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CANopen conformance test tool

CAN in Automation (CiA) has released version 3.0 of its CANopen conformance test tool (CTT). The completely redesigned tool has been improved in many aspects and complies with the CiA 310 CANopen conformance test plan.

THE CTT IS AVAILABLE FREE-OF-CHARGE for CiA members. Non-members may purchase it from CiA Headquarters in Germany. CiA uses this tool for the conformance testing of CANopen devices (CANopen certified by CiA). The tool runs on PCs and requires a CAN hardware interface plus COTI low-level driver program. COTI software for different PC-to-CAN modules (ESD, Ixxat, National Instruments, Port, and Vector) comes with the CTT software. Recently, Peak-System announced that they released COTI-DLLs for CiA’s test tool, which supports all of its CAN-PC interface modules.

Besides other companies, also Peak-System offers COTI-DLLs for PC interface modules

Some CiA members (ESD, Microcontrol, Port, and Sandvik) have jointly developed the CTT with the help of Emtas and Ixxat (testing of the tool). The tool will be maintained by CiA Headquarters also providing technical support. “In order to avoid misunderstandings,” said Thilo Schumann, CiA’s CTT expert, “the tool just proofs the CANopen application layer conformity. It is not an analyzing tool.” This means, it reports the detected failures, but doesn’t provide a high-level interpretation of the messages.

Besides other companies, also Peak-System offers COTI-DLLs for PC interface modules

As mentioned-above, the CiA test laboratory uses the CTT for device certification. TK Engineering (Finland) was the first company submitting CANopen inclinometers for a conformance family test using the new tool. All submitted products passed the test successfully. The Italian company C.O.B.O produces them, the AMU-CB series of single- and dual-axis inclinometers. TK Engineering has programmed the CANopen software based on the protocol stack by Embedded System Academy. For the conformance testing a CAN-to-USB dongle from Ixxat was used. In addition, the CANalyzer by Vector observed the bus traffic. “The inclinometers passed the conformance test without any problems,” explained Oskar Kaplun, CiA’s test engineer. “The Windows Wordpad was used to read the CTT’s log file.”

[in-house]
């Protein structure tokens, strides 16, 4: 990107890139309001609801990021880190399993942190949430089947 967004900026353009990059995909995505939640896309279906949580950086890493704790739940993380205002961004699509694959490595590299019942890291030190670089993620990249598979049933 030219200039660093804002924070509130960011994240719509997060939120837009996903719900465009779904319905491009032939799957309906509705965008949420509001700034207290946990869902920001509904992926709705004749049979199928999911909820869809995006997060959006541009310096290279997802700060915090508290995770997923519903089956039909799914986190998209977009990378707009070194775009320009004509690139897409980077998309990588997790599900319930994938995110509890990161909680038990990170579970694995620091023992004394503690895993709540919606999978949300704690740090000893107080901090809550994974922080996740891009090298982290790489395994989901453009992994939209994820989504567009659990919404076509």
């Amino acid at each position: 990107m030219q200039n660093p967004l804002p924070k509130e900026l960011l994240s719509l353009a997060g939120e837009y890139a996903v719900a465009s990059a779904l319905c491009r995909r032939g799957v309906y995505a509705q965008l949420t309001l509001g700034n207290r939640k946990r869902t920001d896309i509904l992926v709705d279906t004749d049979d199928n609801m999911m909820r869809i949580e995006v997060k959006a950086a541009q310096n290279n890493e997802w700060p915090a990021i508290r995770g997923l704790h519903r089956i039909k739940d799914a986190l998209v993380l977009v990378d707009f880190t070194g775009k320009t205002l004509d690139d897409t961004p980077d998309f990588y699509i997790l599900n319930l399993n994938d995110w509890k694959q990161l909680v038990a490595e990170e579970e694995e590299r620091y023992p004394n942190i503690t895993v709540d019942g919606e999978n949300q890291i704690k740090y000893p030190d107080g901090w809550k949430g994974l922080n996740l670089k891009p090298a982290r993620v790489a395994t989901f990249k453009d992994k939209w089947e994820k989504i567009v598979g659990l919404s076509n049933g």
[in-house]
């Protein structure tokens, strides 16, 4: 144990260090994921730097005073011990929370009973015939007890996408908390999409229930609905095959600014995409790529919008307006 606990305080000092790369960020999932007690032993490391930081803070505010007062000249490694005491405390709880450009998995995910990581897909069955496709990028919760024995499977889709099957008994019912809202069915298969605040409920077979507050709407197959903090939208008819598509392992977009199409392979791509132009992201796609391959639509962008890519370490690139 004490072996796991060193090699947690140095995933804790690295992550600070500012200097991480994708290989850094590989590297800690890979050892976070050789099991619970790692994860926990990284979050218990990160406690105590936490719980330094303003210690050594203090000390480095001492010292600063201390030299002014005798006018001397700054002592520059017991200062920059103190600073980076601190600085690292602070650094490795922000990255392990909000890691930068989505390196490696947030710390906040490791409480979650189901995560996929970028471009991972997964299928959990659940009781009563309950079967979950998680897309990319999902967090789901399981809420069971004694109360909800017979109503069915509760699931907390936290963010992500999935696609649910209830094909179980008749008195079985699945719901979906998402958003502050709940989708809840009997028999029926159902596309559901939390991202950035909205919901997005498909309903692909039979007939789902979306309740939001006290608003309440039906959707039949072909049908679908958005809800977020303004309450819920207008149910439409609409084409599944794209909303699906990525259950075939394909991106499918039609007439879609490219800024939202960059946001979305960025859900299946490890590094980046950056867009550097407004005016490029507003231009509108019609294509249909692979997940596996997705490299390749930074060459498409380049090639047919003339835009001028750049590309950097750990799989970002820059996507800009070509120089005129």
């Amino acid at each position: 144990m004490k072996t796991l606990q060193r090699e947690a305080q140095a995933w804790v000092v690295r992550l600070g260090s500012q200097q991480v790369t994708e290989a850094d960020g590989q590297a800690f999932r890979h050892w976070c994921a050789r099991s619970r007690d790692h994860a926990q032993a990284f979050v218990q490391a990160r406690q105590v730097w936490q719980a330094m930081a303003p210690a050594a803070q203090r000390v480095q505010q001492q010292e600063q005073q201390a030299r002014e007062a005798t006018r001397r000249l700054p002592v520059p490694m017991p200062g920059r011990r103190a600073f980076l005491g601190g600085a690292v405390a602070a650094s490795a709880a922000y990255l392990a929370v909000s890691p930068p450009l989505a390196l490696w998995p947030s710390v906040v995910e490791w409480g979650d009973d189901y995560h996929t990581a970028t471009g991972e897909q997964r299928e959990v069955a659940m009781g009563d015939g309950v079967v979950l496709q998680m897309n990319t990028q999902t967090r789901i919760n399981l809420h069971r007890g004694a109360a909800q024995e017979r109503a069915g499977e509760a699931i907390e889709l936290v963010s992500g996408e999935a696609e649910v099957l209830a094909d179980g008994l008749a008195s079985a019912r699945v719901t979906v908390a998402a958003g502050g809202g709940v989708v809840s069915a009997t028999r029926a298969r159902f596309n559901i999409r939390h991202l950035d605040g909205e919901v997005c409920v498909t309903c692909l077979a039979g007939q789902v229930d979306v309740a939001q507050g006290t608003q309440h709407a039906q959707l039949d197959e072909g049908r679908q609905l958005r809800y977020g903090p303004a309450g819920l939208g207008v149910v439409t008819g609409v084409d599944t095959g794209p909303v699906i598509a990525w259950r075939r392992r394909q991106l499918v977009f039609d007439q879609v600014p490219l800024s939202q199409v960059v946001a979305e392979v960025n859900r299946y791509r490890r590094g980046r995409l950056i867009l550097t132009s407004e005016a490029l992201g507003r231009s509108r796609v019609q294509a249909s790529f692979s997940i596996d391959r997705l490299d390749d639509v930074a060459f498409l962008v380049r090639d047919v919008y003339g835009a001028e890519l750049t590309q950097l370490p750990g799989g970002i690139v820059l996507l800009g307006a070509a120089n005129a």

Besides conformance testing of CANopen devices, the CiA laboratory provides interoperability testing services. This provided service tests the device on system level: The device-under-test (DUT) is integrated in a CANopen reference network proofing the interoperability of the DUT with the other CANopen devices. Also some stress tests (high busloads, and long bus-lines) are performed. “Conformance tests check the syntax, and interoperability tests check the semantic,” explained Thilo Schumann.